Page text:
Despite the budget slashing and teeth gnashing that's going on in conferences rooms across the country, most of your clients probably won't reduce their IT security budgets for 2009. If they do, they'll put away the chainsaw they took to the rest of their budget and use embroidery scissors.
That reaction is actually a trend: Over the last few years, IT security budgets have grown. In some cases, IT security budgets have doubled. Think about it, even during a recession, clients still have to protect their data. Brian Prince quoted Forrester Research in his eWeek article Putting a Price on Security: "...security has gone from 7.2 percent of enterprise IT budgets in 2007 to 12.6 percent in 2009." And according to Forrester analyst Jonathan Penn, as quoted in Putting a Price on Security, "IT security is slowing less than IT in general."
In order to pay for IT security, your clients won't implement new technologies. In fact, clients will cannibalize non-essential budgets to feed IT security. That means consultants who've been training in the latest and greatest technologies might not have any place to show off -- at least, not for a while.
My advice is to put your energy into IT security. If IT security is your specialty, don't be shy about it. If it isn't, bone up. Several areas that your clients will look to you for expert advice include the following:
- Phishing and malware remain a huge problem, and its one all of your clients share. Even with the best technology, keeping systems clean and performing at peek can be a huge, on-going job. The latest threat seems to be rogue malware removal tools -- not everything is as it seems! To avoid being duped, clients need your expertise and experience in this area.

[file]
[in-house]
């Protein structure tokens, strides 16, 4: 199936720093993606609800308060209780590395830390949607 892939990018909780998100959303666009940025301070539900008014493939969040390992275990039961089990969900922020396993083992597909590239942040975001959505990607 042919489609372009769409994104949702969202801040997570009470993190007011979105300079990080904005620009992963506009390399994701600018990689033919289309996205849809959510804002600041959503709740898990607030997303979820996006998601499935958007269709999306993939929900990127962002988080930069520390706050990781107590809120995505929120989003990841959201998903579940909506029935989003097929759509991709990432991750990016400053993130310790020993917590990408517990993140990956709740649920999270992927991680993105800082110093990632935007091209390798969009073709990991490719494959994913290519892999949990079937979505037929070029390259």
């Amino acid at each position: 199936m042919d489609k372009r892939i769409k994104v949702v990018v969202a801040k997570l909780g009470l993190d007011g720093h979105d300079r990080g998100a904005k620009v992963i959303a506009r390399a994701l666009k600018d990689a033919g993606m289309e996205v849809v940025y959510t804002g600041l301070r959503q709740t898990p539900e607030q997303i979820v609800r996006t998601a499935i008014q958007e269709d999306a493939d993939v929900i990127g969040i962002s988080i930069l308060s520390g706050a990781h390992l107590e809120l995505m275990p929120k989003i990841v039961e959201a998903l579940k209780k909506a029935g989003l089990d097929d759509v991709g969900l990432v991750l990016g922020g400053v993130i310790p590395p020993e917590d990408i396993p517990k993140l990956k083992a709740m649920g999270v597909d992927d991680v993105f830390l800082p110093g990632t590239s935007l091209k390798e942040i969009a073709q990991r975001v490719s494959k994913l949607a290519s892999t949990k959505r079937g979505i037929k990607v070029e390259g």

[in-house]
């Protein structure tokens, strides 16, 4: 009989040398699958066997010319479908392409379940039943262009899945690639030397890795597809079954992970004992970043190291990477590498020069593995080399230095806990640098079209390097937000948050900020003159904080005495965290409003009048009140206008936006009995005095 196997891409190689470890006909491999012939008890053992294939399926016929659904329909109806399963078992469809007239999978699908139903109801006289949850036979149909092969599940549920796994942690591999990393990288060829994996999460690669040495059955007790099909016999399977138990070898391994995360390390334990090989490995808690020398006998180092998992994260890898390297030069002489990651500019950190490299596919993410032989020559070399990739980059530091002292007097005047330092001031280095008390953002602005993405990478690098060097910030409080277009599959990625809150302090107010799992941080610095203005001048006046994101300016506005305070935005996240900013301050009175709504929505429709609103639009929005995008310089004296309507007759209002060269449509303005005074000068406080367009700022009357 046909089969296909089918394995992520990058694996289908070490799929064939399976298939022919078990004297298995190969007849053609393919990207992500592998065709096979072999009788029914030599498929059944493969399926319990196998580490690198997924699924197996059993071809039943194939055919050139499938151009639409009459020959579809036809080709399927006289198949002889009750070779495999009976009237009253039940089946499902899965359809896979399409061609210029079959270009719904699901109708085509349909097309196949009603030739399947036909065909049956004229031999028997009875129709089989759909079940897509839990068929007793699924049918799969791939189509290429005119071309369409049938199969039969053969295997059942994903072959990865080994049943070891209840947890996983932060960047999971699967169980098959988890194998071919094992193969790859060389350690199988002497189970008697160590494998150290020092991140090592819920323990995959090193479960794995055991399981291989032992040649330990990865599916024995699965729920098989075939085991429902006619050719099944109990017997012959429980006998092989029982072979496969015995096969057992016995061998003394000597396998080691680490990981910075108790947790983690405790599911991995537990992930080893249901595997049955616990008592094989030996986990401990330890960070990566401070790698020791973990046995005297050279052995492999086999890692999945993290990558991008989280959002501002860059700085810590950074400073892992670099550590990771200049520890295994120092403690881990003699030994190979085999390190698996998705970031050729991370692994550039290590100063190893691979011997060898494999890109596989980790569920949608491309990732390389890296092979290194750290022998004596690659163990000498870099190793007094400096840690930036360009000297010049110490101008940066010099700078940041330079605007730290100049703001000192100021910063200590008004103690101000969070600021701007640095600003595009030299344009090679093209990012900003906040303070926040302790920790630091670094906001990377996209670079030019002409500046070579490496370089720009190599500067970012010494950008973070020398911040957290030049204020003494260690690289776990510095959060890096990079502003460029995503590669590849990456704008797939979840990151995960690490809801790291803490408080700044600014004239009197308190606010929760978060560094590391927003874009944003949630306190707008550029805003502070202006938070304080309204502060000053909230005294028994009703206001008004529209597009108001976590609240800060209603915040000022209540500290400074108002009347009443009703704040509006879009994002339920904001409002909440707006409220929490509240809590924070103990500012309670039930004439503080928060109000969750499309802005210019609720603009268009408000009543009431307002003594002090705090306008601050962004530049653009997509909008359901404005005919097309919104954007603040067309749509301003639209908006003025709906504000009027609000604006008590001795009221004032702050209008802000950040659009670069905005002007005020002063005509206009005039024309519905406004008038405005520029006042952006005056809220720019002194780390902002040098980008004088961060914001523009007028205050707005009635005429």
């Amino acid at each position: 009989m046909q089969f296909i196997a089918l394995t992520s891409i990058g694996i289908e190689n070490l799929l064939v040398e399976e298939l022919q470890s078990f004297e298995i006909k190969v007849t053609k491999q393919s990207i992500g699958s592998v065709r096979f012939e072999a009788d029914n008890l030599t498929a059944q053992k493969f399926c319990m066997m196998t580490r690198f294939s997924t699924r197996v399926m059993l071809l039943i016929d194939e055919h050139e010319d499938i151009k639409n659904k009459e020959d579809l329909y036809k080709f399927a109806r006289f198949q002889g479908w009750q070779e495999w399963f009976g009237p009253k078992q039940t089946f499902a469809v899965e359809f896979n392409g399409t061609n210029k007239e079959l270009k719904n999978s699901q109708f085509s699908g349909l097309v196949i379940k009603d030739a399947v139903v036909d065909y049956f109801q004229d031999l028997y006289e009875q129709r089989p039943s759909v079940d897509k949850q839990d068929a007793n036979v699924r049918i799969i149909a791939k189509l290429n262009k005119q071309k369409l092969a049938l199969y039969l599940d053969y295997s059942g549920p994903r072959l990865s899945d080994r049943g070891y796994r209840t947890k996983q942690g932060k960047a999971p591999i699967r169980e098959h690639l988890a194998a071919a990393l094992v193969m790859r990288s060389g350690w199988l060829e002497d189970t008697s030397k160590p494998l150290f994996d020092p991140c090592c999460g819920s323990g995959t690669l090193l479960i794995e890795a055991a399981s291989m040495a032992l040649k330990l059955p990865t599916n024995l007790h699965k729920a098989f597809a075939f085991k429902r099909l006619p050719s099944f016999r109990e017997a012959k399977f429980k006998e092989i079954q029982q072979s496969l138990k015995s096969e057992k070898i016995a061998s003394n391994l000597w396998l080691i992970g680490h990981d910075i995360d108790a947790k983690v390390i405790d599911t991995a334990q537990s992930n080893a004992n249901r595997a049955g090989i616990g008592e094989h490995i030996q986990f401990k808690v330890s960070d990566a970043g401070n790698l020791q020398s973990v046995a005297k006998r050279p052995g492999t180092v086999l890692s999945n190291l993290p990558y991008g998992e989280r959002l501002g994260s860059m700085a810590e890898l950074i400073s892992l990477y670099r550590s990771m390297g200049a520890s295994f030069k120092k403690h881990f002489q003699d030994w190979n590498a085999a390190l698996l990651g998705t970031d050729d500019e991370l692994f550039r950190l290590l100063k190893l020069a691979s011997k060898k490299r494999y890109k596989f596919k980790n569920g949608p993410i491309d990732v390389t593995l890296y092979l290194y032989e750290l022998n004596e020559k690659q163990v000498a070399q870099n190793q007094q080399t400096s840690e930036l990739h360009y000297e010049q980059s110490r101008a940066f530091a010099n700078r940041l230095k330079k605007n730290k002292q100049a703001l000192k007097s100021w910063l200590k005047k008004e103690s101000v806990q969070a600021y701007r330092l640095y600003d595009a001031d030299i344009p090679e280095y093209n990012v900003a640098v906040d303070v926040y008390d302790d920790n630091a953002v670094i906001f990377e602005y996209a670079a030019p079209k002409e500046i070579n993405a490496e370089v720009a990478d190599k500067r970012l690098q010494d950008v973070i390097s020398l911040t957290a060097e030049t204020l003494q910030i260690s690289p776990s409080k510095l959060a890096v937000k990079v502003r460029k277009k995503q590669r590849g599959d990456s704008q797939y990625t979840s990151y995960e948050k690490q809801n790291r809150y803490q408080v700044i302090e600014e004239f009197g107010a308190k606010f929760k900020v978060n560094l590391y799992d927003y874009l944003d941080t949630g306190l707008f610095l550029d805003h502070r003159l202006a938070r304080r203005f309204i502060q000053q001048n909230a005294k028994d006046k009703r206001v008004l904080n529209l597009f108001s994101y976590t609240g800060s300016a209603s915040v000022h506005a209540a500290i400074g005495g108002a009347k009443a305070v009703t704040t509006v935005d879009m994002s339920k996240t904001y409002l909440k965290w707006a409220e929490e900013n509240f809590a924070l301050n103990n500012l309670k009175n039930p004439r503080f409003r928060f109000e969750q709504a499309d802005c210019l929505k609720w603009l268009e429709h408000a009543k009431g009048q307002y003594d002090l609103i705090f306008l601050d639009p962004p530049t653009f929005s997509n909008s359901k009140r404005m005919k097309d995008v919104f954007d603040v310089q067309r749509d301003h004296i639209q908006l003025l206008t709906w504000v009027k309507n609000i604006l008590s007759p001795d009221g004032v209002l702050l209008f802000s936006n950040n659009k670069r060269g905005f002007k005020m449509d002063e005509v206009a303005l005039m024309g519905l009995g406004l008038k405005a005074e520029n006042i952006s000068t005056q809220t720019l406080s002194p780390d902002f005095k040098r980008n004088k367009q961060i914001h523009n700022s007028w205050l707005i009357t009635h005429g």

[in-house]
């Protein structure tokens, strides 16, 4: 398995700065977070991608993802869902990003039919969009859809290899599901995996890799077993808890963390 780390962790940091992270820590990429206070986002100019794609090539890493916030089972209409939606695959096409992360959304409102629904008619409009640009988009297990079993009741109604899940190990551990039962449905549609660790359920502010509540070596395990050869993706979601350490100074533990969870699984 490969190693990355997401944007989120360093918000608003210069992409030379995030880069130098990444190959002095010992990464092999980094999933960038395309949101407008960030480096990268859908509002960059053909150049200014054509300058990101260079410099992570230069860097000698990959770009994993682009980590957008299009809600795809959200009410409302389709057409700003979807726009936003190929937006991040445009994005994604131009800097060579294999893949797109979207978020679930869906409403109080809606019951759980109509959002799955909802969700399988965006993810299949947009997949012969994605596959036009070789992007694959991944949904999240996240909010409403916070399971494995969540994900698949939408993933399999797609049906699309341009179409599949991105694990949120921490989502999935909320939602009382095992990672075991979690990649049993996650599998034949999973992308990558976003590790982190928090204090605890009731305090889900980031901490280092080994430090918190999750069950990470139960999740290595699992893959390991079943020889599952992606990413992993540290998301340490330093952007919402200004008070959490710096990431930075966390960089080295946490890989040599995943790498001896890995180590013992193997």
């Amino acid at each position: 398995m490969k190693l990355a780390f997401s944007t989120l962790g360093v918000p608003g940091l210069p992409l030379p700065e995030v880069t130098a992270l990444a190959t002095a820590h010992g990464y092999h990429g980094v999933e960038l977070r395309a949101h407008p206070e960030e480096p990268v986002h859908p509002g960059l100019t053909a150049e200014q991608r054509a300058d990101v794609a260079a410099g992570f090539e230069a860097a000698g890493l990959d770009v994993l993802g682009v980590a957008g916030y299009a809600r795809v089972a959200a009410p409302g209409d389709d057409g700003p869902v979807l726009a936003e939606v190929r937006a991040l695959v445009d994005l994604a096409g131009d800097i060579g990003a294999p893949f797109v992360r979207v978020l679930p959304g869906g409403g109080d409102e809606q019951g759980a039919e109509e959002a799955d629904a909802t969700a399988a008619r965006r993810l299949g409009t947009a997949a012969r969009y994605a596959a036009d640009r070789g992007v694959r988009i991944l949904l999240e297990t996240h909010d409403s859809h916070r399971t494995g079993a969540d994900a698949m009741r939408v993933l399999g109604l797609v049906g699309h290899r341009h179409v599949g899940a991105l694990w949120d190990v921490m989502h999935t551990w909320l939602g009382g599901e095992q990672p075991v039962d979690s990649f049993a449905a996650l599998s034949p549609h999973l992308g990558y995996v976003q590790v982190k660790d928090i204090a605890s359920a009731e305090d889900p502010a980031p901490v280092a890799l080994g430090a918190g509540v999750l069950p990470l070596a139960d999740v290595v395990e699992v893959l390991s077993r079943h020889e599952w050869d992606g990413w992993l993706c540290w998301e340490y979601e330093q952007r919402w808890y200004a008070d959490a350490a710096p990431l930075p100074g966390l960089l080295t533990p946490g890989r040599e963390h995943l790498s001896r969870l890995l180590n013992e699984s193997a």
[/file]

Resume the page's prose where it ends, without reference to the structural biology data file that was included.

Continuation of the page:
- Help clients provide mobile security to their employees, both at home and while traveling. Maintaining secure and dependable remote connections is a true art these days.
- Wireless networks come with unique threats; as your clients make the move, they'll need your expertise to keep their employees connected and their networks safe.
- Information security, which involves protecting information and information systems, is a growing area.
- If clients don't have tight security policies and processes, help them improve.
As your clients reprioritize their technology needs, your consulting business can survive this recession by making IT security your priority.
Susan Sales Harkins is an IT consultant, specializing in desktop solutions. Previously, she was editor in chief for The Cobb Group, the world's largest publisher of technical journals.